The Clinton campaign audaciously tried to lower expectations for itself on Friday, putting out a memo and arguing on a conference call with reporters that there's "a problem" with Barack Obama if he cannot win Ohio, Texas, Rhode Island, and Vermont on March 4th.
The Clinton campaign made this argument even though its top surrogates have been arguing for weeks that the former first lady can -- and must -- win both Ohio and Texas on March 4th. The effort to move the goal post is likely a last-minute realization on the part of the Clinton camp that Texas, which allocates delegates based on a quirky primary-caucus system, might be slipping away from the former first lady.
"If he cannot win all of these states with all this effort, there's a problem," wrote Clinton strategist Mark Penn in a memo released to the press.
Howard Wolfson, Clinton's communications director, defended the memo, saying, "If Senator Obama is, by their admission, essentially, the de facto nominee, he ought to win all these contests."
"He has all the advantages," Wolfson continued. "He's got great press. He's got a huge spending disparity. He's telling people that he's the nominee. He acting like he's the nominee. So, if he doesn't win all four of the contests, I think it demonstrates that there is a concern on the part of Democrats with giving him the nomination. And we're banking that that concern is real."
The Clinton campaign's effort to lower the bar and argue that it only has to win one March 4th contest comes despite:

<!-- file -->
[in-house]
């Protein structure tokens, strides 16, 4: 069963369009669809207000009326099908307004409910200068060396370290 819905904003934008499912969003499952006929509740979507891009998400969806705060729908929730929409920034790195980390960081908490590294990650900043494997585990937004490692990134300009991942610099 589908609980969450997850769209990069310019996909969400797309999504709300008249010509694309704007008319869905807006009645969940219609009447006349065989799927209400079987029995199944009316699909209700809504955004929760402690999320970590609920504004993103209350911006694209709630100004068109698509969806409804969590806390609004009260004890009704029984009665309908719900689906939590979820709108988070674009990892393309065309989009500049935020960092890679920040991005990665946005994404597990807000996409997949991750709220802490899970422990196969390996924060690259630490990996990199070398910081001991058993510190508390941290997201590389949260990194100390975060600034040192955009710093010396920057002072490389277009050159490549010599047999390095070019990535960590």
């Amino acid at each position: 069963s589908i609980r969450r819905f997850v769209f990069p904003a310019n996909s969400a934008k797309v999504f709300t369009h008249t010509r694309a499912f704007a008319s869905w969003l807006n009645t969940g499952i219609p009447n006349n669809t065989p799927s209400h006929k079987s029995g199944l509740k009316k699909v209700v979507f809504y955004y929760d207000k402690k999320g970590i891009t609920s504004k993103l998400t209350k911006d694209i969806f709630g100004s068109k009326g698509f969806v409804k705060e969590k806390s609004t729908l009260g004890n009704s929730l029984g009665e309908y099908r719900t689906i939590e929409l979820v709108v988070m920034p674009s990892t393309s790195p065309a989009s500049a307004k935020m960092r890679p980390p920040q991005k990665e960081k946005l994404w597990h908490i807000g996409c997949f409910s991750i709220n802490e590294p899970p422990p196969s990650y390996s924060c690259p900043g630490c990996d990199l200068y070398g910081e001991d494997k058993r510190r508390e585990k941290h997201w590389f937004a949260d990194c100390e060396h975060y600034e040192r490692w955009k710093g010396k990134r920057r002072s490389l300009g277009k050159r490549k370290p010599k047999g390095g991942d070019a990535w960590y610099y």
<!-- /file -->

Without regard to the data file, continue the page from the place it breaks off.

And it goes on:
-- James Carville saying that if Clinton does not win Ohio and Texas "this thing is done."
--Bill Clinton saying: "If she wins Texas and Ohio I think she will be the nominee. If you don't deliver for her, I don't think she can be. It's all on you."
-- Pennsylvania Gov. Ed Rendell, a Clinton supporter who is pivotal to her hopes of carrying the Keystone State on April 22nd, telling NBC: "I think she has to win in both Ohio and Texas. I think President Clinton has sort of said that. And I agree with that."
Obama Adviser Urged to Come Clean on Canadian Contacts
Obama economic adviser Austan Goolsbee was challenged by Clinton spokesman Howard Wolfson on Friday to answer whether he had contact with the Canadian government, embassy, or anyone who would relay a conversation to the Canadian government regarding NAFTA.
"Very simple question," said Wolfson. "It deserves a very simple answer: Has Austan Goolsbee had any contact with anyone in the Canadian government or the embassy to send such a message?"
Speaking on a conference call with reporters, Wolfson said if Goolsbee signaled that Obama's anti-NAFTA rhetoric shouldn't be taken seriously, it would represent "saying one thing and doing another."
On Thursday, Goolsbee told ABC's Jennifer Parker that Canada's consul general in Chicago contacted him "at one point to say 'hello' because their office is around the corner."
Goolsbee refused, however, to deny whether he downplayed Obama's anti-NAFTA rhetoric.
McCain: Dems' Anti-NAFTA Stance Would Hurt War on Terror
John McCain argued Friday that the Obama and Clinton plans to demand a renegotiation of NAFTA would hurt international relations and the war in Afghanistan.